Aside from the city-states of Hamburg,
Bremen and Berlin, Saarland is Germany's smallest state. Saarland, takes
its name from the River Saar, which separates this state from neighboring
France and Luxembourg. Saarland has always been at the crossroads of European
history. The national status of the state has changed no less than eight
times within the past 200 years. Some early medieval territories,
such as the Duchies of Palatinate-Zweibrücken and Lorraine, the Electorate
of Trier and the Earldom of Nassau Saarbrücken are still represented
in its coat of arms. Following the French Revolution, local rulers were
expelled and the area was annexed by France. After the Congress of Vienna,
Saarland came under Prussian and Bavarian rule. The Grand Duchy of Oldenburg
also held a small land-claim in Saarland. Only after the turbulent 19th
and 20th century struggles between France and the German Empire had subsided,
did Saarland finally become part of the newly formed German Republic in
January of 1957. The French Franc was, however, still an accepted
currency in Saarland as late as 1959.
Early Industrialization, Migrant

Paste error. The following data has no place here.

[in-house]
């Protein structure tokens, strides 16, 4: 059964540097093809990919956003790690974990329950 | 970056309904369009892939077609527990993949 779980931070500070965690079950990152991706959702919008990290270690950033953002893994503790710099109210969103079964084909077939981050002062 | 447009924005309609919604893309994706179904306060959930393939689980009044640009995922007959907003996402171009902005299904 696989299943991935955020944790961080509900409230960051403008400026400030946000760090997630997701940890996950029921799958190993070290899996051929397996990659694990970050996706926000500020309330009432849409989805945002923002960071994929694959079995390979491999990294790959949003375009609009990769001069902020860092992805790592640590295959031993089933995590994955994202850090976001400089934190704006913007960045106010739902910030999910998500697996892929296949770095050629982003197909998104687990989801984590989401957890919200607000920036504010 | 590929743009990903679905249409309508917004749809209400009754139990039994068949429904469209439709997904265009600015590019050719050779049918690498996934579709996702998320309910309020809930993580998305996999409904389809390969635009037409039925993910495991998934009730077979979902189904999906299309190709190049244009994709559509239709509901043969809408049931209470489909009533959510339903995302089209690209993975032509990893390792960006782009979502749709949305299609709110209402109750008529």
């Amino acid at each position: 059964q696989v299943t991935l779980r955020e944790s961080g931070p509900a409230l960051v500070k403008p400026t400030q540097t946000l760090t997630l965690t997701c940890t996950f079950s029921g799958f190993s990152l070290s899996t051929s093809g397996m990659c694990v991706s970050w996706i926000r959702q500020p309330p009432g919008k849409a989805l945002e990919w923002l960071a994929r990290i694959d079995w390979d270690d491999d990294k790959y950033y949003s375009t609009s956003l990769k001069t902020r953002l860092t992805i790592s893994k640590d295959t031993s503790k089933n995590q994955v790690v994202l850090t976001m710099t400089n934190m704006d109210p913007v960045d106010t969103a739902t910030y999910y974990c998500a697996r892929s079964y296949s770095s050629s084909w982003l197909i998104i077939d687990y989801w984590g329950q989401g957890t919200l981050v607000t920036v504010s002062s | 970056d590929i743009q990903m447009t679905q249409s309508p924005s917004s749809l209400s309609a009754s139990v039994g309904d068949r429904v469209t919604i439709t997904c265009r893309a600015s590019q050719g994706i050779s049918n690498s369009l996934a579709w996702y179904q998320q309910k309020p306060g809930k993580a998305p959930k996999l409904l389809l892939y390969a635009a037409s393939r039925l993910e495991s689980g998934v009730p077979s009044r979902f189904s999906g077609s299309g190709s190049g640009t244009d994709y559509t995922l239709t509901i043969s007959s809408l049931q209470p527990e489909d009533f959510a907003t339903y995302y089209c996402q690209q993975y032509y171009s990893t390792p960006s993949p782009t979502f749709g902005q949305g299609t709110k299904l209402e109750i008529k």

Workers and Changing Territories
The ongoing changes in its territorial status
make it quite complicated for researchers to keep track of the documentation
of emigrants from this region. As a basic rule, most of the Saarland emigrants
left the country as subjects of the Kingdom of Prussia or Bavaria.
Regardless of any historic specifications, the area is prominently referred
to as part of the Palatinate, i.e. in the case of the Dukedom of Zweibrücken.
The French Royal Deux Ponts regiment that fought in the American Revolution
on American side was recruited from this Duchy. Saarland and Palatinate
soldiers, furthermore, were influential in the capitulation of British
forces at Yorktown.
The history and culture of Saarland have always
been influenced by its coal mines and its iron and steel industries. Early
industrialization, from the 1840's onwards, attracted many poor farmers
from surrounding areas. Many of these people would be considered today
as migrant workers. Some of them had to walk up to 15 miles from their
hometowns to the industrial sites where they were employed. They soon became
known as "Hartfüßler" or literally, those with hardened feet.
Seasonal migration happened to be a part of their daily lives, before many
of them made their final decision to go to America. Between 1840 and 1850,
7,500 emigrants left the rural areas around Merzig, St. Wendel and Saarlouis.
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Soldier of the Royal Deux Ponts Regiment